May 30, 1999
A 'Bush' Web Site, Woven From Mischief
White House 2000: George W. Bush (R)
Campaigns: White House 2000
Join a Discussion on Election 2000
By B. DRUMMOND AYRES JR.
very major Presidential hopeful
has an Internet site that voters, journalists and the just-plain-curious can
visit for biographical information,
campaign schedules, speech texts
and the like. Some have several sites.
It's the way the political game is
played on the cusp of the new millennium.
But there is mischief afoot on the
It costs only $70 and imagination
enough to come up with an unclaimed Internet address to establish a Web site. More to the point,
anybody can set one up as long as nobody else has laid claim to the particular combination of words and letters used for the address.
Thus www.gwbush.com does not
necessarily have to be the official
Web address of Gov. George W. Bush
And it isn't.
The real George W. Bush site is
So what is www.gwbush.com?
A click of the mouse reveals what
appears to be an official Bush campaign site, one patriotically tinged in
red, white and blue and filled with
thoughtful thoughts from a man running "a campaign with compassion."
But on closer inspection, it turns
out that www.gwbush.com is a comedic, caustic, cajoling anti-Bush
site, the creation of one Zack Exley
of Somerville, Mass. An "Amnesty
2000" proposal posted on the site
turns out not to be an imaginative
new approach to law and order but
"a bold new policy initiative to free
all 'grown-ups' from prison." The
"life experiences" that shaped the
Governor and merit his election are
said to include "his rambunctious
youth in which he doesn't deny there
was use of cocaine and other drugs."
Enough, says the real George W.
Bush, who has never proposed freedom for all jailed grown-ups and who
insists that he did nothing while
growing up that would disqualify him
from being President.
"We're aware of the site," he said
the other day when asked about
www.gwbush.com and Mr. Exley.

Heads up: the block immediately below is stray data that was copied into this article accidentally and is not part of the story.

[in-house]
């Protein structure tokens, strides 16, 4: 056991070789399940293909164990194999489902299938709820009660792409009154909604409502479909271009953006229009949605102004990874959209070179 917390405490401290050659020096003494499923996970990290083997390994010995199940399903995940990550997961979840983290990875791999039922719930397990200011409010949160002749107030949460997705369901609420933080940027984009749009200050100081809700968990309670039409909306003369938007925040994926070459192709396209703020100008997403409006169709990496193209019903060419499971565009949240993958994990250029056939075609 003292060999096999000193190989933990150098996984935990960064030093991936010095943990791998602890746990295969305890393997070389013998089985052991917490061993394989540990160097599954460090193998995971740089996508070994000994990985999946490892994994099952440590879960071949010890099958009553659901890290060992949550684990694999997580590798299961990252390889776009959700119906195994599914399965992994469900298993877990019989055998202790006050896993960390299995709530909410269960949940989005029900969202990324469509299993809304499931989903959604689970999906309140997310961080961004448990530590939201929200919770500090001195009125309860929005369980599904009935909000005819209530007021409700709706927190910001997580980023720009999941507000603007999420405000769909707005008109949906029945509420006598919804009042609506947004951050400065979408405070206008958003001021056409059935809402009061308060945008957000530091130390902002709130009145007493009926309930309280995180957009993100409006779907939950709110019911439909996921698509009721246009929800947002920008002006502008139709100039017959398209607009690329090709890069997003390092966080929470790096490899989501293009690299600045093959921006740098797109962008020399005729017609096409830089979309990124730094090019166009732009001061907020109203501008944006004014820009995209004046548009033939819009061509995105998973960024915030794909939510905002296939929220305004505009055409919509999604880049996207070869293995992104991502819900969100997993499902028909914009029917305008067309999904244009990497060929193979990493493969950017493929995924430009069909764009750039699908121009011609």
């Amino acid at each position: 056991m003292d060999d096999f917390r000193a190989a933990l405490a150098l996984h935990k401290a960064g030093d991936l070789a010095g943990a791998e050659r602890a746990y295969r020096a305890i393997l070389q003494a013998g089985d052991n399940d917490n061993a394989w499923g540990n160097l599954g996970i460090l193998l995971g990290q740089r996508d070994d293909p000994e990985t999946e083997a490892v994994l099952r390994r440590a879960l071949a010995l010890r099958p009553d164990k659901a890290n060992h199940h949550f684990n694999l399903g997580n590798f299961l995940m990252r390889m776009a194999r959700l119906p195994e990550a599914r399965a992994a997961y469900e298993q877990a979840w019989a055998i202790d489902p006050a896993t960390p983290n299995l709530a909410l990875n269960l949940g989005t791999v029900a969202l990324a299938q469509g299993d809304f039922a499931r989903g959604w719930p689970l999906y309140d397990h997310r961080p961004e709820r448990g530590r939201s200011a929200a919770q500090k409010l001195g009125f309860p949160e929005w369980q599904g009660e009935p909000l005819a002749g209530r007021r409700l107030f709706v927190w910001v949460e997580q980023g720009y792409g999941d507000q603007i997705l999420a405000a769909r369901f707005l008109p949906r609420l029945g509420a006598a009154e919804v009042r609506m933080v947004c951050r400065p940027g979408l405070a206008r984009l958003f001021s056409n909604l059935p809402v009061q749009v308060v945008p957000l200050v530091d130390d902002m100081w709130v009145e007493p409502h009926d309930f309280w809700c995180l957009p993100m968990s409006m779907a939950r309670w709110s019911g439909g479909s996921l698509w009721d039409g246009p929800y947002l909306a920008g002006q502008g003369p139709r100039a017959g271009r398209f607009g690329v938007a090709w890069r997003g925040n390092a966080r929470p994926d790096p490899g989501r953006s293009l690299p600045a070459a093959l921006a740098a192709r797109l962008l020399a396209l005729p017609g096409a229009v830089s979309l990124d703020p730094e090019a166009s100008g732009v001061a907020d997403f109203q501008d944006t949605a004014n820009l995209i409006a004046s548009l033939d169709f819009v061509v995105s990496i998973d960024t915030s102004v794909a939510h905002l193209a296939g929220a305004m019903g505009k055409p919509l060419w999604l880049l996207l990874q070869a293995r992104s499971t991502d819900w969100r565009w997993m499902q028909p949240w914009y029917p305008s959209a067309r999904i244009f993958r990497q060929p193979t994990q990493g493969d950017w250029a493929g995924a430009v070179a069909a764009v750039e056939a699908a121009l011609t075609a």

"This guy is just a garbage man."
Mr. Exley responds that all is fair
in politics, especially freedom of
speech, and adds: 'Click HERE for
an earlier Bush 'garbage' initiative.'
What comes up is a sweeping accusation of shady financial dealings by
the Bush family.
Lawyers for the Bush campaign
have filed a complaint about the site
with the Federal Election Commission and have sent a letter to Mr. Exley with this warning:
"In your wholesale misappropriation of the georgewbush.com Web
site, you violate a host of copyright
and trademark laws."
A campaign spokesman, David
Beckwith, said the letter had resulted in some artistic changes in the
Exley site and some "toning down"
of its material.
"We think we scared him off a
bit," Mr. Beckwith said. "But it's still
a very objectionable site."
Takes On Attack Ads
he special election called in Oregon in 1996 when harassment and
ethics charges forced Senator Bob
Packwood to resign was one of the
harshest ever seen on the West
Coast. For weeks on end, the two candidates seeking to succeed the veteran Republican -- Ron Wyden, a
Democrat, and Gordon Smith, a Republican -- went at it with television
attack advertisements, accusing
each other, usually through the voice
of an announcer rather than in person, of dishonesty, ineptitude and
whatever else struck them as politically useful at the moment.
They ended up, a few of weeks before Election Day, in a dead heat, according to the polls. They also ended
up, those same polls found, in deep
trouble with voters, with two of every
three saying the campaign had been